Couples in the UK whose divorce has been approved by a judge face a six-week wait before their separation is final. Some banks are adopting a similar approach to their staff by imposing longer notice periods.
An analyst at Merrill Lynch said the bank had doubled its notice period from three to six months to dissuade analysts from leaving.
Last year, Merrill asked senior executives to give six months' notice of their intention to leave.
Merrill declined to comment, but the head of human resources at a rival bulge-bracket firm in the City of London said investment banks were tying down staff for longer periods.
He said: "Most US banks traditionally had a one-month notice period. They are increasingly changing that to three months, like European banks."
David Dalgano, an employment lawyer at London solicitor McDermott Will & Emery, said Merrill was probably the only bank imposing six-month notice periods. "Banks typically range between one and three months," he said.
The rationale behind the longer notice periods is staff retention. One head of HR said: "Longer notice periods are seen as a disincentive to hire people away. By the time someone leaves, their client relationships are less productive."
Long notice periods are costly, however. One US bank said it stuck with one month on cost grounds alone. "A study showed it was prohibitively expensive to keep people on the books for an extra two months," it said.
It is rare for bankers to remain productively employed during their notice. Having declared their intention to go, Dalgano said they were typically sent home on gardening leave until the notice period was over.
Banks wanting to limit the damage done by wayward staff can take a leaf from the inter-dealer brokers' book of employment practices. Damien Lee, managing director of Search Partners, a headhunter used by Cantor Fitzgerald, said six-month notice periods were relatively common in the sector.
Lee said brokers saw the long notice period as a window in which to spoil a departing employee's customer relationships. "Six months is a long time not to talk to your customers. While you are at home sitting in the garden, another broker will be wining and dining them, and trying to encourage them to move to him," he said.
Escaping the shackles of an inter-dealer brokerage is complicated because three-year contracts are common. Brokers are most likely to resign towards the end of their contracts and headhunters track this carefully.
"We know the contract for employee X is coming up in two months, and we'll be all over him," said Lee.
Banking headhunters in Germany face a similarly limited window of opportunity. German notice periods are typically three to six months and would normally run from the end of a quarter.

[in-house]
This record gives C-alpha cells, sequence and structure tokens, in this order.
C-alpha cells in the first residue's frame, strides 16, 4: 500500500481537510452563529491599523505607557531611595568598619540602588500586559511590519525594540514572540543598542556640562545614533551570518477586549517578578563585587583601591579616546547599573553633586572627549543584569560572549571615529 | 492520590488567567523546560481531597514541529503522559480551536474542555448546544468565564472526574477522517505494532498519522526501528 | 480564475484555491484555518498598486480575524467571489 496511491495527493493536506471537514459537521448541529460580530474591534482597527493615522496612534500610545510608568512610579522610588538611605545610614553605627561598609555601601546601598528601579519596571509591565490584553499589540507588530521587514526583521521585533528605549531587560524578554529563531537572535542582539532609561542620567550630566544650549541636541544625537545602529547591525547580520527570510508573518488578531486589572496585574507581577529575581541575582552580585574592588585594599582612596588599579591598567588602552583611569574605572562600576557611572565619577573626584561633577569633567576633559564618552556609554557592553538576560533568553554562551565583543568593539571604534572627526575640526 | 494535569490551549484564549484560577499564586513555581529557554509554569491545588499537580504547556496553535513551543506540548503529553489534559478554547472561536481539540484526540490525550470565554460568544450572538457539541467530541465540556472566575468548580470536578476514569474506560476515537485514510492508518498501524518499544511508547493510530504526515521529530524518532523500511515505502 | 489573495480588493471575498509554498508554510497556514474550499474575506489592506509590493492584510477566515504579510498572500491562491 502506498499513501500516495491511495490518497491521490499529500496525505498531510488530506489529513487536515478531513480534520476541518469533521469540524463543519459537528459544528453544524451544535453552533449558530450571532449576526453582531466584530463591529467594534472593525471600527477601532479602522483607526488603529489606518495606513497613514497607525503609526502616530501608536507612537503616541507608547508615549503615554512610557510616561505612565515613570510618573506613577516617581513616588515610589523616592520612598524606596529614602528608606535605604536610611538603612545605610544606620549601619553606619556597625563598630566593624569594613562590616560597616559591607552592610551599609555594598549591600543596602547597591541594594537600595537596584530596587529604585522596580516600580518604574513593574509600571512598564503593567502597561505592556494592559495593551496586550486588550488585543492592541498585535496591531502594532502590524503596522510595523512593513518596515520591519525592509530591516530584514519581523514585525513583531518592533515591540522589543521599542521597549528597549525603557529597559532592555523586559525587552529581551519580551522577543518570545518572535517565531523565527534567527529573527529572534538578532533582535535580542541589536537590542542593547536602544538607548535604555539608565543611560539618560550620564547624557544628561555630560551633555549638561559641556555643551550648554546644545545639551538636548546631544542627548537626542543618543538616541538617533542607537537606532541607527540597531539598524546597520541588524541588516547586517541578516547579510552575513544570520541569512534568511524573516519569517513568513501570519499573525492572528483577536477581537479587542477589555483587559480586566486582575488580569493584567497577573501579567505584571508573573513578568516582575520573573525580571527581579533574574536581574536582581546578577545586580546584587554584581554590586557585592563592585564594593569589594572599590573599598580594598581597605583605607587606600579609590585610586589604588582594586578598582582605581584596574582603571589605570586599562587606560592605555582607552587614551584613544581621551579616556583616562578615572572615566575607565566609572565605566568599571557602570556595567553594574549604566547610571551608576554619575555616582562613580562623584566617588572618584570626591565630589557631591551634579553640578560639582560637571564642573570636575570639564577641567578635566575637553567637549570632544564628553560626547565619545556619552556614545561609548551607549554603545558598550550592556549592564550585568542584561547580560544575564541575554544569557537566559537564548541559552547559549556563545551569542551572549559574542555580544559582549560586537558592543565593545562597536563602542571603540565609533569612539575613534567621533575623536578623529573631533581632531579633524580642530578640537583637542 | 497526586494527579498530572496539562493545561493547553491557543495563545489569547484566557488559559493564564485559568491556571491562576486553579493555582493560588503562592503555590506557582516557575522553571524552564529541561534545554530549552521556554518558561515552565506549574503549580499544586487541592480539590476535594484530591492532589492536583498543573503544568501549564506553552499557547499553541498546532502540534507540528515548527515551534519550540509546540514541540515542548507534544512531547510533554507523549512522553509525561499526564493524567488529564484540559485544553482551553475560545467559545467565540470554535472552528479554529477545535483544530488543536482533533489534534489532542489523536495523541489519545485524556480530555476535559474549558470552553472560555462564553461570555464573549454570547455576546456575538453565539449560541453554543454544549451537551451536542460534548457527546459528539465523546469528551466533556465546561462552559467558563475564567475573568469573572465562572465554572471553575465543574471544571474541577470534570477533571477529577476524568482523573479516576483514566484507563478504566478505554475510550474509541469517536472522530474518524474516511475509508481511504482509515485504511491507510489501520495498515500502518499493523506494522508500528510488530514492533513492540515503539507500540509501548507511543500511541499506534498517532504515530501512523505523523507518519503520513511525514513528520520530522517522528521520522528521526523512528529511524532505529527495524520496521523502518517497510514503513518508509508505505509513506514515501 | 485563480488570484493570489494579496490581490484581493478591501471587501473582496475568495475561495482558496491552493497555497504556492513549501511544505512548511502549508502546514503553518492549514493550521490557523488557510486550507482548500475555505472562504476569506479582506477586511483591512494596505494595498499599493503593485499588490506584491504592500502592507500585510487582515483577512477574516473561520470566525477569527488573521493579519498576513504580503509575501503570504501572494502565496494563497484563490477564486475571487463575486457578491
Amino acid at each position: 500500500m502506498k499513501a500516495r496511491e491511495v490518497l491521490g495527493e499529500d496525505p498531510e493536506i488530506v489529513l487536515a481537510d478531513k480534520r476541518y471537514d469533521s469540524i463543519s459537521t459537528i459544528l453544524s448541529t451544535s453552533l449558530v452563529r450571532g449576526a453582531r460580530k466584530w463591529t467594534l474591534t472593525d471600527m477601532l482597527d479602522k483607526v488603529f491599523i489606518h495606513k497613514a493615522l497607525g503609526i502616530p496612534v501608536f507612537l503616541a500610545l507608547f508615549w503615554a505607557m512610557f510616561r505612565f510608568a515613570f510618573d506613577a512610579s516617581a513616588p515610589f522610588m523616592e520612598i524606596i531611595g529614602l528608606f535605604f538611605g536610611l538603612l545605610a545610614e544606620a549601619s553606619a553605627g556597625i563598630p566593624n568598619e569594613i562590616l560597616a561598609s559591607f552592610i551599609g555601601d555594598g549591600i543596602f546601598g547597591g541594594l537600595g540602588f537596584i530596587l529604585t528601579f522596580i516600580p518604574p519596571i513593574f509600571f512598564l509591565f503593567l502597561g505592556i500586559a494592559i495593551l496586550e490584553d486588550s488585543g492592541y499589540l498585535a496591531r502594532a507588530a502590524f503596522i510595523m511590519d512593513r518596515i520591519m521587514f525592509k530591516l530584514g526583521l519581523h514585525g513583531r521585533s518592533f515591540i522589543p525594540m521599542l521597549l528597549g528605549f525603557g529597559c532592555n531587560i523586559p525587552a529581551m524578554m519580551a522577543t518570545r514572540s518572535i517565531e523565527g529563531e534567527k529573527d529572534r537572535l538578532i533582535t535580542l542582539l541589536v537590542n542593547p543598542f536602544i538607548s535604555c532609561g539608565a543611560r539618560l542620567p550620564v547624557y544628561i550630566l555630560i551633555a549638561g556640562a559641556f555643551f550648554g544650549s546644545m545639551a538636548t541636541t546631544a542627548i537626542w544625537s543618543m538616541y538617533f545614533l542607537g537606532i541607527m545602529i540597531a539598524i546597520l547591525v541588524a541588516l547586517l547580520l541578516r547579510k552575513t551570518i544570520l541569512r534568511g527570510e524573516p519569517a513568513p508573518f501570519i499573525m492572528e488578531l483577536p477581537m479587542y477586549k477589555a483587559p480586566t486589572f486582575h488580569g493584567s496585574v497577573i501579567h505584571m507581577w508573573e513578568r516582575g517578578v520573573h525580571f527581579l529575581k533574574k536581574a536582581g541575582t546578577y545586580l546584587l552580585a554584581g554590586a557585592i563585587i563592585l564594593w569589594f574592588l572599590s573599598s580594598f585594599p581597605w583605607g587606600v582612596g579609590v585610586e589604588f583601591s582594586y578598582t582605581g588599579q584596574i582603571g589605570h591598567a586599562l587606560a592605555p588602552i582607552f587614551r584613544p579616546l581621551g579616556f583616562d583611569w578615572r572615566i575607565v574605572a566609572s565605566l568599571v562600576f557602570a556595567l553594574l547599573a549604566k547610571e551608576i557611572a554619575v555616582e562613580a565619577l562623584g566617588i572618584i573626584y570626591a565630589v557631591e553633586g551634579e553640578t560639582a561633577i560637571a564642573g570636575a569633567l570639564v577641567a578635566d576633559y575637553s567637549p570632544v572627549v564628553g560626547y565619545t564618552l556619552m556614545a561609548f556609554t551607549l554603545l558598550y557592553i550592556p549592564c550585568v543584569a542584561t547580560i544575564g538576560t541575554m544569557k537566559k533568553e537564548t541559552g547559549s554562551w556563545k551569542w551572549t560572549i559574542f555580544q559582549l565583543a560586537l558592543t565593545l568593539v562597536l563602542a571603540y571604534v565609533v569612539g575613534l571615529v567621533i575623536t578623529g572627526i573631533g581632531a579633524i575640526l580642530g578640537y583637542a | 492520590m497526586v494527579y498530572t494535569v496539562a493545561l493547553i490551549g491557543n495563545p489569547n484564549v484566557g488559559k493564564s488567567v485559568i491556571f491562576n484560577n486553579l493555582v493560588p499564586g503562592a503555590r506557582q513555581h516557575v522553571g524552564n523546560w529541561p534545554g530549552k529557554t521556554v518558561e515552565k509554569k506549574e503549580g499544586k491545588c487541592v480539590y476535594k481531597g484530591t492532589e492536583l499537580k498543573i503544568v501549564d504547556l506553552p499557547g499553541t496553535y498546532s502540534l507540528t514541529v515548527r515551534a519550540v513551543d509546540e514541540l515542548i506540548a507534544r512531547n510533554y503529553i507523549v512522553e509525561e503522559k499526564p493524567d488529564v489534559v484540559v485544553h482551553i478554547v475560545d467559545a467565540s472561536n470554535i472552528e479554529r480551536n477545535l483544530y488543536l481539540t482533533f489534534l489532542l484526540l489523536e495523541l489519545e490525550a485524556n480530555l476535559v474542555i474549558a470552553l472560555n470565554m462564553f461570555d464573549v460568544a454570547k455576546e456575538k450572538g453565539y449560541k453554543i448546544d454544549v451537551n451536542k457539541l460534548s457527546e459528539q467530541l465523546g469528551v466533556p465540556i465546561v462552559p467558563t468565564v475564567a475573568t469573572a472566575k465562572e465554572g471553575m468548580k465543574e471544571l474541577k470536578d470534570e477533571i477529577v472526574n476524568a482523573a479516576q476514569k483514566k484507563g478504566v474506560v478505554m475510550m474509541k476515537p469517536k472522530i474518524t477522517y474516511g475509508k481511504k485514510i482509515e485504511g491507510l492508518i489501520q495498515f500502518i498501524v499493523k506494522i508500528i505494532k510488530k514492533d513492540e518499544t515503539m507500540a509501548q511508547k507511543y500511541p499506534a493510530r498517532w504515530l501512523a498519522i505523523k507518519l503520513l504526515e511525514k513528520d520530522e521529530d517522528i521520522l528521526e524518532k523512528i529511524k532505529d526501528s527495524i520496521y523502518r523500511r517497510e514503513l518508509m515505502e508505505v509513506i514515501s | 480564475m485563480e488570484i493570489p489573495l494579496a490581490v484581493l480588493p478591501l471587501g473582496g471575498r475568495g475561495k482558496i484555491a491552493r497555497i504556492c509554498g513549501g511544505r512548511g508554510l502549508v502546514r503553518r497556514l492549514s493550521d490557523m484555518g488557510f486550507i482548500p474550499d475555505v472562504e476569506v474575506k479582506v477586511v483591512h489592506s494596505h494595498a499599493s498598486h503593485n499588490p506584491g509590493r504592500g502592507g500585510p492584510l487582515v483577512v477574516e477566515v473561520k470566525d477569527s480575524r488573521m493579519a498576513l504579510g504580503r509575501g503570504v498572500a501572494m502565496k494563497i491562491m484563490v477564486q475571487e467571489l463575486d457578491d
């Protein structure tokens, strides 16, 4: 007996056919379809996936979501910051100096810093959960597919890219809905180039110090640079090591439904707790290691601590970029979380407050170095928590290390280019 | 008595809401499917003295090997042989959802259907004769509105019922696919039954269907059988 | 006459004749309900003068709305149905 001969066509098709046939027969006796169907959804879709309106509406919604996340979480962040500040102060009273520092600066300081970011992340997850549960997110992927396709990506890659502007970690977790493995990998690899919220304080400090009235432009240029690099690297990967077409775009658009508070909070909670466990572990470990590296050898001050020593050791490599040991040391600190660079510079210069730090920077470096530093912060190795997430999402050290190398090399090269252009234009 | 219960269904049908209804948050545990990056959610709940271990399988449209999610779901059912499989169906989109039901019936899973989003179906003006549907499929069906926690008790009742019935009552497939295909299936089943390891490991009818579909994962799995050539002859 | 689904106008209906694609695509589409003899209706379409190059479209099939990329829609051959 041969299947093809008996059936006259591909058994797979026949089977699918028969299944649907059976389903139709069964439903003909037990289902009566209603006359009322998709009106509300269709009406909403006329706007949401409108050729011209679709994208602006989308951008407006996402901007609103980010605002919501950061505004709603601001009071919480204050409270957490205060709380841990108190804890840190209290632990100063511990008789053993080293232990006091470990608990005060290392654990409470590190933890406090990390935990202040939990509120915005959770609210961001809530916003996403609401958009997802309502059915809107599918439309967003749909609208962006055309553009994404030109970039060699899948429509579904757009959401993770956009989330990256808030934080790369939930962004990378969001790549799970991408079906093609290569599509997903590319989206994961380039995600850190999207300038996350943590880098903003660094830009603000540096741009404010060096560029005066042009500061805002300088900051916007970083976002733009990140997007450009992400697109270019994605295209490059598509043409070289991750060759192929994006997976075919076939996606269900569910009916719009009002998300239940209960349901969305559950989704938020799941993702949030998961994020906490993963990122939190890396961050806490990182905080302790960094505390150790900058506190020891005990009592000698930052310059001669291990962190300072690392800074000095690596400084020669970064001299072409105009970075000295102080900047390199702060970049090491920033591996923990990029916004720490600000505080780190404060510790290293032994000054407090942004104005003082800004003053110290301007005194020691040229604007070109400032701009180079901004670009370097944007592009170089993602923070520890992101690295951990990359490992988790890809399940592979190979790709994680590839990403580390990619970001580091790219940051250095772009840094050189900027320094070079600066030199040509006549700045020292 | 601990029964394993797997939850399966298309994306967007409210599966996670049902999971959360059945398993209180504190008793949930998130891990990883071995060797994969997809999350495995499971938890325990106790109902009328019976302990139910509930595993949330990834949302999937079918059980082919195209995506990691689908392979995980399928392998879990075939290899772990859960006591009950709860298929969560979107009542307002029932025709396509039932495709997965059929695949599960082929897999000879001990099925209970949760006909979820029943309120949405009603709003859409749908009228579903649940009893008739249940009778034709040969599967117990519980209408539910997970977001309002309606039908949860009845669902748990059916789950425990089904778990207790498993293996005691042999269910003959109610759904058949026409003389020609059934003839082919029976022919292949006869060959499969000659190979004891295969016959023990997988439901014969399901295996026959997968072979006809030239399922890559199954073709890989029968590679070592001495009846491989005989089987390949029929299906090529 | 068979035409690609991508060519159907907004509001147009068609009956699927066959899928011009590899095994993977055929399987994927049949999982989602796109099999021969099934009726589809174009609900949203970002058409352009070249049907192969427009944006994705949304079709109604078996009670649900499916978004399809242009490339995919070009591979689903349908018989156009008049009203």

Bernd Weller, an employment lawyer at Lovells in Frankfurt, said a banker with a three-month notice period who wanted to leave in January would have to wait until the autumn to resign.
John Jessen, a director at Frankfurt executive search firm Smith & Jessen, said this came as a shock to some US banks. "US line managers who are unfamiliar with the German market address their hiring needs in January and February in the expectation that staff have a one-month notice period. In fact, they should have been thinking about headcount requirements the previous summer," he said.
Notice periods are non-existent in the US, where employment is typically "at-will". Robert Stulberg, an employment lawyer at Broach & Stulberg, a Manhattan law firm, said US bankers who wanted to leave the next day were typically free to do so.
In the absence of notice periods, US banks take an alternative approach to retaining staff. Jay Gaines, president of Wall Street recruiter Jay Gaines & Co, said restricted stock and guarantees were common for this reason.
Lazard, for example, has offered three-year bonus guarantees to some directors after its initial public offering. According to the Wall Street Journal, Morgan Stanley has offered some staff restricted stock worth several million dollars in the face of senior-level departures.
Merrill Lynch is understood to have threatened to withhold bonuses from its London analysts unless they agreed to its new notice period.
However, Gaines said Morgan Stanley would be foolish to treat European employees similarly.
He said: "A company in crisis that tries to tie in people contractually risks losing everyone. People resent being handcuffed to a firm."